Abu Yaacoub noted that an Israeli patrol is stationed every 20 meters (66 feet) along the 1-kilometer-long (0.6-mile) road stretching from the main entrance to the village up to the shrines. Such measures remain in place until dawn, he said, adding that settlers raid the village while dancing and screaming over their loudspeakers in the streets, preventing the residents from sleeping. 

The shrine of Prophet Dhu al-Kifl is the most prominent one in the village. According to popular narratives, Kifl’s grave lies in the village that is named after him. The municipality’s director general, Abdel Rahim Omar, told Al-Monitor that Kifl's shrine consists of two adjacent rooms. The first is surrounded by a small yard and a door leading to the prophet’s gravestone, and the second consists of an Islamic architectural style dome serving as a prayer hall. There is an inscription on its door indicating that it was built in 1234, along with a Quranic verse, he added.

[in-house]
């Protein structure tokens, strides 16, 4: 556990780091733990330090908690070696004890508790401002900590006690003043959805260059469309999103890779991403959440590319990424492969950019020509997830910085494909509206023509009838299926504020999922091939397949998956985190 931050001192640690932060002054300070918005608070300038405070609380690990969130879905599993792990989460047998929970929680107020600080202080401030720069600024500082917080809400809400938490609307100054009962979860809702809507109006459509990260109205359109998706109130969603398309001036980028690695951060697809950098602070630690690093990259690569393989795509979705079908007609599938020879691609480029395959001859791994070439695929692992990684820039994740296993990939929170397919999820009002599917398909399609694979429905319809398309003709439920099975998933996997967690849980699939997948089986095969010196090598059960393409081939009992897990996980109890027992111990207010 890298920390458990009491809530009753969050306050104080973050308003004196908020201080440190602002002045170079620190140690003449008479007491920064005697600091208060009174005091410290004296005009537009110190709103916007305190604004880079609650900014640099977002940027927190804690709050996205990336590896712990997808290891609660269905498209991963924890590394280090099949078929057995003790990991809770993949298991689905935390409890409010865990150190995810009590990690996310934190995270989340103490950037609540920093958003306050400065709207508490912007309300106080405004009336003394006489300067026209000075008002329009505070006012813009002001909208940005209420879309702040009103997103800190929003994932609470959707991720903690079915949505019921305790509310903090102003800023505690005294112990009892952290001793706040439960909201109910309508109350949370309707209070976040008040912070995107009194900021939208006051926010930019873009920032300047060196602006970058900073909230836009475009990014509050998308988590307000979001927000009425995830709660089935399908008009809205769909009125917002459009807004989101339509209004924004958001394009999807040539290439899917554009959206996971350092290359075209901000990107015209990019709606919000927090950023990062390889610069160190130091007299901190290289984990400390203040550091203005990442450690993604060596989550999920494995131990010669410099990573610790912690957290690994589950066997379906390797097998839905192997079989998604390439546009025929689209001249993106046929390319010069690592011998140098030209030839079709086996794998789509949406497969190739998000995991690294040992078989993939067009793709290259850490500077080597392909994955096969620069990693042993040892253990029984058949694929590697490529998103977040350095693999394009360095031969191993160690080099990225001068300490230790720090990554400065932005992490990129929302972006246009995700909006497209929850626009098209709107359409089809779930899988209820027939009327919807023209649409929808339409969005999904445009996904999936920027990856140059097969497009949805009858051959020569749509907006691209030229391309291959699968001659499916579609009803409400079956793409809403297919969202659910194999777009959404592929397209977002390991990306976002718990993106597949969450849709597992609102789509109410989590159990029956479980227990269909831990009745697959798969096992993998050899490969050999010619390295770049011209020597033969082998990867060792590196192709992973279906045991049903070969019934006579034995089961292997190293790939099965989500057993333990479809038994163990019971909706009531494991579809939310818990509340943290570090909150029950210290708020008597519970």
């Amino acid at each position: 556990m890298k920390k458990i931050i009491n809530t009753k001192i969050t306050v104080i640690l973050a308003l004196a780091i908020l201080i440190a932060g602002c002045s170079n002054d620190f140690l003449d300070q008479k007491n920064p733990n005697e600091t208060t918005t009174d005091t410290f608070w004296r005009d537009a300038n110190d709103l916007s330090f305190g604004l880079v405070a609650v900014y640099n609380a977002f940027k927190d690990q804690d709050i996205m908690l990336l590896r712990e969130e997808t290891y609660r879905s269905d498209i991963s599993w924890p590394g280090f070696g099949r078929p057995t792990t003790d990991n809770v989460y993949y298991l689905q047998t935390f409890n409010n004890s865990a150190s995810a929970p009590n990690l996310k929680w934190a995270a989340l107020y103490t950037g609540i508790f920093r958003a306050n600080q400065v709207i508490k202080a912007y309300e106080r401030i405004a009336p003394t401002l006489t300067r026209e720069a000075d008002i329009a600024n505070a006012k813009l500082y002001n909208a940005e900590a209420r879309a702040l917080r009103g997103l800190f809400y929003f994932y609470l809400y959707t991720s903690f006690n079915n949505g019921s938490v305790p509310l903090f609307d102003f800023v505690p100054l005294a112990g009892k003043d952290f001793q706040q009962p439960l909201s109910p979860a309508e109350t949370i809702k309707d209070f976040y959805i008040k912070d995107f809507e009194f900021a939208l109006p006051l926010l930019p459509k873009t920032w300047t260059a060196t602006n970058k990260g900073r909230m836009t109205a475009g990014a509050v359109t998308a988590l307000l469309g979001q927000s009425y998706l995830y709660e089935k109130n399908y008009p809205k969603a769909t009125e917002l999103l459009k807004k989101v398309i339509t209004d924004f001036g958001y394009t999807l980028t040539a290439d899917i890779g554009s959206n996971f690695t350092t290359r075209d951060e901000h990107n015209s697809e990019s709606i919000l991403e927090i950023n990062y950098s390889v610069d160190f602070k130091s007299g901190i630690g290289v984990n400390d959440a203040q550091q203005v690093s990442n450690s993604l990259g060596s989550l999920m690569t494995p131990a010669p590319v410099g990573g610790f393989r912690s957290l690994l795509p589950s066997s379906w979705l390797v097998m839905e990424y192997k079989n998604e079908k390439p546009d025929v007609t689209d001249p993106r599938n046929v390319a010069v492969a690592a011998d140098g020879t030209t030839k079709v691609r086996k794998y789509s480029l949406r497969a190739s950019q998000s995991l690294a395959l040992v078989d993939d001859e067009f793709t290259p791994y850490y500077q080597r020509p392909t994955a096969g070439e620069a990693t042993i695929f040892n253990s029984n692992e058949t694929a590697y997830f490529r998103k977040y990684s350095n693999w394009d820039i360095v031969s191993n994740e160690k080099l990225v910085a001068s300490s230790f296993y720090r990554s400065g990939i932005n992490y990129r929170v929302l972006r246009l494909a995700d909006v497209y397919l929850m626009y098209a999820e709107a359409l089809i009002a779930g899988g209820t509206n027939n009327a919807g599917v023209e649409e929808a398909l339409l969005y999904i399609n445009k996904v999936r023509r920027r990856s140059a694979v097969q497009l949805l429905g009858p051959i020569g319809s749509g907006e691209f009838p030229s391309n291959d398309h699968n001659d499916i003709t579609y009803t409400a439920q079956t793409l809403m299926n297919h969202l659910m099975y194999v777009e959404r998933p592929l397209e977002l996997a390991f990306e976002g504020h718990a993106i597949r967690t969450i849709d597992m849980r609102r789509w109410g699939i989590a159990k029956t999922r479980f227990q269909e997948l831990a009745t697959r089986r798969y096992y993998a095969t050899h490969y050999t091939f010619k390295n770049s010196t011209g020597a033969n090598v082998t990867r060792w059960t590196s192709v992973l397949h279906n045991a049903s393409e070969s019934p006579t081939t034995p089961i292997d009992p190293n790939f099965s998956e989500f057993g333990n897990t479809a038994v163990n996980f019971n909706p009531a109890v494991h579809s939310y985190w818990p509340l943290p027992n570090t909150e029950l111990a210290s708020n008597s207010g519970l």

Omar said at specific times the shrine welcomes visitors to perform prayers and honor vows. 

The shrine of Yusha ibn Nun, located in the center of the village, is the most visited by the settlers, according to Omar. He explained that the shrine is originally a Muslim shrine that was built during the Salahuddin al-Ayoubi period, and that the architectural style of its domes and prayer niches are proof of that.

Omar noted that historical information was engraved on an alabaster stone placed on the shrine, such as its construction date, as well as the Throne Verse. But, he said, a collaborator who spied for Israel stole the stone in the 1950s.

As for the shrine of Prophet Jonah, it consists of a large open space tomb shrine. According to popular narratives, it is the grave of Prophet Jonah, which consists of a yard and prayer room where the female residents of the village pray, especially in Ramadan.